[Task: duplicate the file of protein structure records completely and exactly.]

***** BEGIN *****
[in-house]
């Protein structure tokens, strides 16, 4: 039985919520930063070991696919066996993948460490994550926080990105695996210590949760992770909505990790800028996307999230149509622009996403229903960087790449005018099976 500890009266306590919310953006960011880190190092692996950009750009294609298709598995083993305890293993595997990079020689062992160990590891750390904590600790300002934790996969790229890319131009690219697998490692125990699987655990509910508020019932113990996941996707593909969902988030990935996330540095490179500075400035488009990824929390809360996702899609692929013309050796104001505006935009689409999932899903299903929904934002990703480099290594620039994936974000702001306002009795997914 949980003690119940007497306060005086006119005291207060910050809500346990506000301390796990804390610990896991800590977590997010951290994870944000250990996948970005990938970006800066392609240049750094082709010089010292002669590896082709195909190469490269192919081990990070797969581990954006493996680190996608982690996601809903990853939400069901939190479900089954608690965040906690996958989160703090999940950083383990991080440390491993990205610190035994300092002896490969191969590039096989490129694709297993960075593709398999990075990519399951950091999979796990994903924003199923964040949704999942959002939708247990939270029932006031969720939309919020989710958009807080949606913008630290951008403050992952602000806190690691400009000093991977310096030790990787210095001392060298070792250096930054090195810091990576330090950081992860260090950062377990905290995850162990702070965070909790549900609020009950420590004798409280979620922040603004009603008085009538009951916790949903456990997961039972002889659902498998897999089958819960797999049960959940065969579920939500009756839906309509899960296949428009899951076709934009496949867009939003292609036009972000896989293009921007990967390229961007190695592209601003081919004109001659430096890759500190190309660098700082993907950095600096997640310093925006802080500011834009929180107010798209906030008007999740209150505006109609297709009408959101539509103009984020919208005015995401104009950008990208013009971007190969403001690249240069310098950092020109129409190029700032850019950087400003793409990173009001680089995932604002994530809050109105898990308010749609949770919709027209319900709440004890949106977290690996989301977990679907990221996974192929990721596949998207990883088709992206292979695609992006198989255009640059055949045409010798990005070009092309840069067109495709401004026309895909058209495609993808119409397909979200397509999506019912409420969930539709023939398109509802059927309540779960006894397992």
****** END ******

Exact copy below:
[in-house]
């Protein structure tokens, strides 16, 4: 039985919520930063070991696919066996993948460490994550926080990105695996210590949760992770909505990790800028996307999230149509622009996403229903960087790449005018099976 500890009266306590919310953006960011880190190092692996950009750009294609298709598995083993305890293993595997990079020689062992160990590891750390904590600790300002934790996969790229890319131009690219697998490692125990699987655990509910508020019932113990996941996707593909969902988030990935996330540095490179500075400035488009990824929390809360996702899609692929013309050796104001505006935009689409999932899903299903929904934002990703480099290594620039994936974000702001306002009795997914 949980003690119940007497306060005086006119005291207060910050809500346990506000301390796990804390610990896991800590977590997010951290994870944000250990996948970005990938970006800066392609240049750094082709010089010292002669590896082709195909190469490269192919081990990070797969581990954006493996680190996608982690996601809903990853939400069901939190479900089954608690965040906690996958989160703090999940950083383990991080440390491993990205610190035994300092002896490969191969590039096989490129694709297993960075593709398999990075990519399951950091999979796990994903924003199923964040949704999942959002939708247990939270029932006031969720939309919020989710958009807080949606913008630290951008403050992952602000806190690691400009000093991977310096030790990787210095001392060298070792250096930054090195810091990576330090950081992860260090950062377990905290995850162990702070965070909790549900609020009950420590004798409280979620922040603004009603008085009538009951916790949903456990997961039972002889659902498998897999089958819960797999049960959940065969579920939500009756839906309509899960296949428009899951076709934009496949867009939003292609036009972000896989293009921007990967390229961007190695592209601003081919004109001659430096890759500190190309660098700082993907950095600096997640310093925006802080500011834009929180107010798209906030008007999740209150505006109609297709009408959101539509103009984020919208005015995401104009950008990208013009971007190969403001690249240069310098950092020109129409190029700032850019950087400003793409990173009001680089995932604002994530809050109105898990308010749609949770919709027209319900709440004890949106977290690996989301977990679907990221996974192929990721596949998207990883088709992206292979695609992006198989255009640059055949045409010798990005070009092309840069067109495709401004026309895909058209495609993808119409397909979200397509999506019912409420969930539709023939398109509802059927309540779960006894397992």